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The Amateur Gentleman (Chapter70)

2006-08-28 16:21

  Chapter LXX. Which Tells How Barnabas Rode Another Race

  Over Westminster Bridge and down the Borough galloped Barnabas, on through the roaring din of traffic, past rumbling coach and creaking wain, heedless of the shouts of wagoners and teamsters and the indignant cries of startled pedestrians, yet watchful of eye and ready of hand, despite his seeming recklessness.

  On sped the great, black horse, his pace increasing as the traffic lessened, on and on along the Old Kent Road, up the hill at New Cross and down again, and so through Lewisham to the open country beyond.

  And now the way was comparatively clear save for the swift-moving lights of some chaise or the looming bulk of crawling market-wagons: therefore Barnabas, bethinking him always of the long miles before him, and of the remorseless, creeping fingers of Natty Bell's great watch, slacked his rein, whereat "The Terror," snorting for joy, tossed his mighty crest on high and, bounding forward, fell into his long, racing stride, spurning London further and further into the dimness behind.

  Barnabas rode stooped low in the saddle, his watchful eyes scanning the road ahead, a glimmering track bordered by flying hedges, and trees that, looming ghost-like in the dusk, flitted past and, like ghosts, were gone again. Swift, swift sped the great, black horse, the glimmering road below, the luminous heaven above, a glorious canopy whence shone a myriad stars filling the still night with their soft, mysterious glow: a hot, midsummer night full of a great hush, a stillness wherein no wind stirred and upon whose deep silence distant sounds seemed magnified and rose, clear and plain, above the rhythmic drumming of "The Terror's" flying hoofs. Presently, out of the dimness ahead, lights twinkled, growing ever brighter and more numerous and Bromley was before him; came a long, paved street where people turned to stare, and point, and shout at him as he flashed by, and Bromley was behind him, and he was out upon the open road again where hedge, and barn, and tree seemed to leap at him from the dark only to vanish in the dimness behind.

  On swept the great, black horse, past fragrant rick and misty pool, past running rills that gurgled in the shadows, by wayside inns whence came the sound of voices and laughter with snatches of song, all quickly lost again in the rolling thunder of those tireless galloping hoofs; past lonely cottages where dim lights burned, over hill, over dale, by rolling meadow and sloping down, past darkling woods whence breathed an air cool and damp and sweet, on up the long ascent of Poll Hill and down into the valley again. Thus, in a while, Barnabas saw more lights before him that, clustering together, seemed to hang suspended in mid-air, and, with his frowning gaze upon these clustering lights, he rode up that long, trying hill that leads into the ancient township of Sevenoaks.

  At the further end of the town he turned aside and, riding into the yard of the Castle Inn, called for ale and, while he drank, stood by to watch the hissing ostlers as they rubbed down "The Terror" and gave him sparingly of water. So, into the saddle again and, bearing to the right, off and away for Tonbridge.

  But now, remembering the hill country before him, he checked his pace, and thus, as he went, became once more aware of the profound stillness of the night about him, and of a gathering darkness. Therefore lifting his gaze to the heavens, he saw a great, black cloud that grew and spread from east to west, putting out the stars.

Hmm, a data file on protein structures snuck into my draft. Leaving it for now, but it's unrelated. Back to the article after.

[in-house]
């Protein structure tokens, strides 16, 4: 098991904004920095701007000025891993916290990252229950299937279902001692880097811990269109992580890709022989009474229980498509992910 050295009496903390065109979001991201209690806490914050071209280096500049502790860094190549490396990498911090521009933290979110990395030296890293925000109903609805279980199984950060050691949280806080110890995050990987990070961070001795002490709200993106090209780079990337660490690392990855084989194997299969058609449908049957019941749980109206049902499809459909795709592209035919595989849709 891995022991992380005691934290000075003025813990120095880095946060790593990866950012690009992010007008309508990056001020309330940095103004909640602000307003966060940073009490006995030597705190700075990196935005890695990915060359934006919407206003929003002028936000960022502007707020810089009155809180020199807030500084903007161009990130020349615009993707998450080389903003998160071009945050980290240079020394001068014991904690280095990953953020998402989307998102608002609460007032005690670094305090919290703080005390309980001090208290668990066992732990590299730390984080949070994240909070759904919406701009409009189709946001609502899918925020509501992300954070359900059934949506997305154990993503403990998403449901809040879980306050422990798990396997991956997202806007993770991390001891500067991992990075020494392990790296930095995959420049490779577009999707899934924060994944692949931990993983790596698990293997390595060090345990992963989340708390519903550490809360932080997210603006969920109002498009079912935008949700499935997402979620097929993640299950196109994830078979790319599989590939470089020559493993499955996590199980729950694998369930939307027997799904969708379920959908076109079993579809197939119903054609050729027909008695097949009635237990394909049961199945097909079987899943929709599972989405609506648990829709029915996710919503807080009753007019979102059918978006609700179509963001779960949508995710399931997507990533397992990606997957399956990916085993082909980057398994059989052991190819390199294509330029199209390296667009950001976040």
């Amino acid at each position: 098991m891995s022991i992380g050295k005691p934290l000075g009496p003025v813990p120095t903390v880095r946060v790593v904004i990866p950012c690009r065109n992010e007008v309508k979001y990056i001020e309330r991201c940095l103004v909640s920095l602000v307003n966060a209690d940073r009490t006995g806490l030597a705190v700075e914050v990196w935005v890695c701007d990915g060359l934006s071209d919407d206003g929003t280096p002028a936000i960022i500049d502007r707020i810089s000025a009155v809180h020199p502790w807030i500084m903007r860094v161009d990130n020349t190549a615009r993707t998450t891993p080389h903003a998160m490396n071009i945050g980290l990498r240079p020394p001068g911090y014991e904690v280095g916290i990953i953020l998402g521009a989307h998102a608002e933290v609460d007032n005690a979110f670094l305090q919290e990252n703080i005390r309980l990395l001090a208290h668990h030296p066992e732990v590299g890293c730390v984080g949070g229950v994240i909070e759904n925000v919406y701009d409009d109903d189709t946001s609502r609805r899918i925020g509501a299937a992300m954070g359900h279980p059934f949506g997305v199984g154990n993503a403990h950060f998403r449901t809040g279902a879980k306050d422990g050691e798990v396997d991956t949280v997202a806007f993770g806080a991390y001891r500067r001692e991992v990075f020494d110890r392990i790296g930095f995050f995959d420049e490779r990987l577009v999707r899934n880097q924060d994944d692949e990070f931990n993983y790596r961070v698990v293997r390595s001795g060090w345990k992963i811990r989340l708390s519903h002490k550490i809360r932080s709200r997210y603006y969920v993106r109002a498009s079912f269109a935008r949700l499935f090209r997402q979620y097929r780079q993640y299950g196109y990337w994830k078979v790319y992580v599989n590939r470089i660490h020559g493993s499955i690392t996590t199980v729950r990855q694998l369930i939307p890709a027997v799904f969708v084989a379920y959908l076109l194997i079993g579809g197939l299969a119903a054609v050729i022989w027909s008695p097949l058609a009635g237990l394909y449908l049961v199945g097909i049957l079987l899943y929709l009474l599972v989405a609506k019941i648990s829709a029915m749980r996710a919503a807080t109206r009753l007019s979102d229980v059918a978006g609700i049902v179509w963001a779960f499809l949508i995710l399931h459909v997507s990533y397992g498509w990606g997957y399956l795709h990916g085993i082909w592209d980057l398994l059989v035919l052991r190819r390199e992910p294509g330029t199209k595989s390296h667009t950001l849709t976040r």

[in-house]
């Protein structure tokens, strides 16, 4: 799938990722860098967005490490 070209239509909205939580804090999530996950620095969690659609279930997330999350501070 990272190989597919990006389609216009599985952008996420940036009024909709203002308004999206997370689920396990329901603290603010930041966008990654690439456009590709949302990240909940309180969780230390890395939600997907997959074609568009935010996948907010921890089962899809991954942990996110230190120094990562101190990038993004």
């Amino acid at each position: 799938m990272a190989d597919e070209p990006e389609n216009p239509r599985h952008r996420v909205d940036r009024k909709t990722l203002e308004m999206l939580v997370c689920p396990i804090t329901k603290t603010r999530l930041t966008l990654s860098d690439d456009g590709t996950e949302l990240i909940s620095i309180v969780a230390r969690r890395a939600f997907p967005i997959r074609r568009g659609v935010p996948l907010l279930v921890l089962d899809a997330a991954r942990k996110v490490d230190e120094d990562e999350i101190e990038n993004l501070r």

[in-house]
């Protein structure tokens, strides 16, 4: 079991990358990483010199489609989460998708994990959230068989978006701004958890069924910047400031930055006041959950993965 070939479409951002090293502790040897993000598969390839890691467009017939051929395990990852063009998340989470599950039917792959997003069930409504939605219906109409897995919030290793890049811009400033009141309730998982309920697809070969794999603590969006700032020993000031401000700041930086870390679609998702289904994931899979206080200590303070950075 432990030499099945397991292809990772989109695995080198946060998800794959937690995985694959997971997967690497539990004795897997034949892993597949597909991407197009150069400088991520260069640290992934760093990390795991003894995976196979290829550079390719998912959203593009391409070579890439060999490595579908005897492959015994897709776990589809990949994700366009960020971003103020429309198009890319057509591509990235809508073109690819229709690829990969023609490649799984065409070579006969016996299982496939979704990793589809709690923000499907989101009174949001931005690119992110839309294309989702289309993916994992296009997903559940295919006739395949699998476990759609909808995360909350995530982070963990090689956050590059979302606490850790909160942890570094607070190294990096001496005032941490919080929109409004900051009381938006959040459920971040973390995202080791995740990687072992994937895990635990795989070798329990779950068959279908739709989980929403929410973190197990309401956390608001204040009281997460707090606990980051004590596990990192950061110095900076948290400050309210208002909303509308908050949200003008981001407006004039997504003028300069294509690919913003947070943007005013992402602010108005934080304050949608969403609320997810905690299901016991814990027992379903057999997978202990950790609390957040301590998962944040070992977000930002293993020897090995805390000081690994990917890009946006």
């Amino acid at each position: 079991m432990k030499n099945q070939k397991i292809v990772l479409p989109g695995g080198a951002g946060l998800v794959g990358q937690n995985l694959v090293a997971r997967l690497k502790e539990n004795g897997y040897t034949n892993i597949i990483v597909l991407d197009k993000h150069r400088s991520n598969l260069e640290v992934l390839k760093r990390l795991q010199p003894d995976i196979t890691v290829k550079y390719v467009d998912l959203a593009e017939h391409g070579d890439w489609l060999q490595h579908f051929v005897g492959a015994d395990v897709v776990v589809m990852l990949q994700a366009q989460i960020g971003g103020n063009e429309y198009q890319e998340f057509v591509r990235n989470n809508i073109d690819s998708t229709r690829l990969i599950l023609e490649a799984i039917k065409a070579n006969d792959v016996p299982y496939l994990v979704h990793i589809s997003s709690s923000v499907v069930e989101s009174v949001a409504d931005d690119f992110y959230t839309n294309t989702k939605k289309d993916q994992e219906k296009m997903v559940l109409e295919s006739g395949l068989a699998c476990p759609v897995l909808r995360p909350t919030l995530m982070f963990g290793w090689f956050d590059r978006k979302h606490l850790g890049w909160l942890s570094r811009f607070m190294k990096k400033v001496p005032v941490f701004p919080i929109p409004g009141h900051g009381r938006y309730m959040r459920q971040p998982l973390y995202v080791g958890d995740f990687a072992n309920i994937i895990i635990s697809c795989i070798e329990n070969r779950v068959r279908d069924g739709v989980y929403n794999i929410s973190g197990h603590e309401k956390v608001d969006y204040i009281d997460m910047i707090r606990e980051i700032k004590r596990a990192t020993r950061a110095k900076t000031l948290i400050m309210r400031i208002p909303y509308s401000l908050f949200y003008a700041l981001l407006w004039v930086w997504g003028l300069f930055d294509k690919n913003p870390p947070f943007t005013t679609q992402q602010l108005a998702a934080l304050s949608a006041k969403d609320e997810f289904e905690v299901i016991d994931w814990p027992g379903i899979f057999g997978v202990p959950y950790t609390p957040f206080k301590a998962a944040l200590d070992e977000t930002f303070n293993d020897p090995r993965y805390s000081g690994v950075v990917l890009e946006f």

Now, with the gathering cloud, came sudden fear to clutch at his heart with icy fingers, a shivering dread lest, after all, he be too late; and, clenching sweating palms, Barnabas groaned, and in that moment "The Terror" leapt snorting beneath the rowelling spur.

  Suddenly, as they topped River Hill, out of the murk ahead there met him a puff of wind, a hot wind that came and so was gone again, but far away beyond the distant horizon to his left, the sombre heaven was split and rent asunder by a jagged lightning flash whose quivering light, for one brief instant, showed him a glimpse of the wide valley below, of the winding road, of field and hedgerow and motionless tree and, beyond, the square tower of a church, very small with distance yet, above whose battlements a tiny weather-vane flashed and glittered vividly ere all things vanished, swallowed up in the pitchy dark.

  And now came the wind again and in the wind was rain, a few great pattering drops, while the lightning flamed and quivered upon the horizon, and the thunder rolled ever louder and more near.

  Came a sudden, blinding flame, that seemed to crackle in the air near by, a stunning thunder-clap shaking the very firmament, and thereafter an aching blackness, upon whose startled silence burst the rain——a sudden, hissing downpour.

  Up——up reared "The Terror," whinnying with fear, then strove madly to turn and flee before the fury of wind, and flame, and lashing rain. Three times he swerved wildly, and three times he was checked, as with hand, and voice, and goading spur, Barnabas drove him on again——on down the steep descent, down, down into the yawning blackness of the valley below, on into the raging fury of the storm.

  So, buffeted by wind, lashed by stinging rain, blinded by vivid lightning-flash, Barnabas rode on down the hill.

  On and ever on, with teeth hard clenched, with eyes fierce and wide, heedless alike of wind and wet and flame, since he could think only of the man he rode to meet. And sometimes he uttered bitter curses, and sometimes he touched and fondled the weapons in his pocket, smiling evilly, for tonight, if he were not blasted by the lightning or crushed beneath his terrified horse, Barnabas meant this man should die.

  And now upon the rushing wind were voices, demon voices that shrieked and howled at him, filling the whirling blackness with their vicious clamor.

  "Kill him!" they shrieked. "Whether you are in time or no, kill him! kill him!"

  And Barnabas, heedless of the death that hissed and crackled in the air about him, fronting each lightning-flash with cruel-smiling mouth, nodded his head to the howling demons and answered: